Village Secrets

Having been both entertained and annoyed by one of Rebecca Shaw's village novels (see previous review) I discovered another on my shelves which I bought at a charity shop a while ago, but had not read. So I thought I'd try it while the characters were still fairly fresh in my mind.

This one - fifth in the Turnham Malpas series - is rather more dramatic than the previous ones. Much of the plot concerns Kate (Ms Pascoe), the new tree-hugging vegan New Age headmistress of the village school. Clearly she's up to no good and tragedy strikes with shocking effect in places. Meanwhile village life goes on amongst the increasingly large cast.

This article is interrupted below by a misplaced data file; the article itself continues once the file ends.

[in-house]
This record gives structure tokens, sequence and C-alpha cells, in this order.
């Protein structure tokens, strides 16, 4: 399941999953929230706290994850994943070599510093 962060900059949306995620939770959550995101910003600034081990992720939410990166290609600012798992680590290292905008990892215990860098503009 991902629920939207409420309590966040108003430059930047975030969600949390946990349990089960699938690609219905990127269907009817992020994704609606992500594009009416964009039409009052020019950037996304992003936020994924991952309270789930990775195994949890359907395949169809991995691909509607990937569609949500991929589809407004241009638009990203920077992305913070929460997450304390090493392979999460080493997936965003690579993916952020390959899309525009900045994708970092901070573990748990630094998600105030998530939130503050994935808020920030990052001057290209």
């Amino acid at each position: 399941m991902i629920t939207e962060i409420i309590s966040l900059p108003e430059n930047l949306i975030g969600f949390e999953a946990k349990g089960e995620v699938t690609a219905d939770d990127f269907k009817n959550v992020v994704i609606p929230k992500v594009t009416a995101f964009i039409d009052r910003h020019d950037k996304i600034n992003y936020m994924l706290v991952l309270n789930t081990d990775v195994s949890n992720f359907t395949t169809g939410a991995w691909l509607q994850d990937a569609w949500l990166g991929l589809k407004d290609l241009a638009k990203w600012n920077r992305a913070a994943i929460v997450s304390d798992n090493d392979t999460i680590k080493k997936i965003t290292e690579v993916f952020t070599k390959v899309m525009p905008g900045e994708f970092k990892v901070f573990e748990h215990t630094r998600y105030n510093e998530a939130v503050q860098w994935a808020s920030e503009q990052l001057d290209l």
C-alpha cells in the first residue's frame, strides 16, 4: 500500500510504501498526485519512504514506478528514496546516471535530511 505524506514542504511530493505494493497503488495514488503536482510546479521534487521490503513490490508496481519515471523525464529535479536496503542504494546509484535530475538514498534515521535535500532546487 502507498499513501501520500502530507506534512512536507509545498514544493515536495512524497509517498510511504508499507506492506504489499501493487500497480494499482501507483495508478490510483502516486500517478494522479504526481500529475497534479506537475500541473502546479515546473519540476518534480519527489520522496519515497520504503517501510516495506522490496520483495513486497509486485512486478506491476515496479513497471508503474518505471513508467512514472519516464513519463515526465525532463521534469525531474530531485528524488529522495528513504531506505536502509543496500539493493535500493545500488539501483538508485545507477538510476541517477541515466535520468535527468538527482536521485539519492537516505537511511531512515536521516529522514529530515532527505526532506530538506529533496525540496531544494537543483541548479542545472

The conversations and character development were no better than in previous novels, and I was a bit disappointed with the caricature and melodrama that surrounds Kate and her new friends. A lot of assumptions are made about New Age people, and when Peter - the Rector - stands up for Christianity, his faith is very watered down. Not that I like fiction with evangelistic fervour and verbatim repentance prayers, but this goes rather in the opposite direction with too little said.

Moreover, people seem to change without much warming. While that might reflect real life, it doesn't really work in a novel.

Still, I found this quite gripping in places and could hardly put it down.

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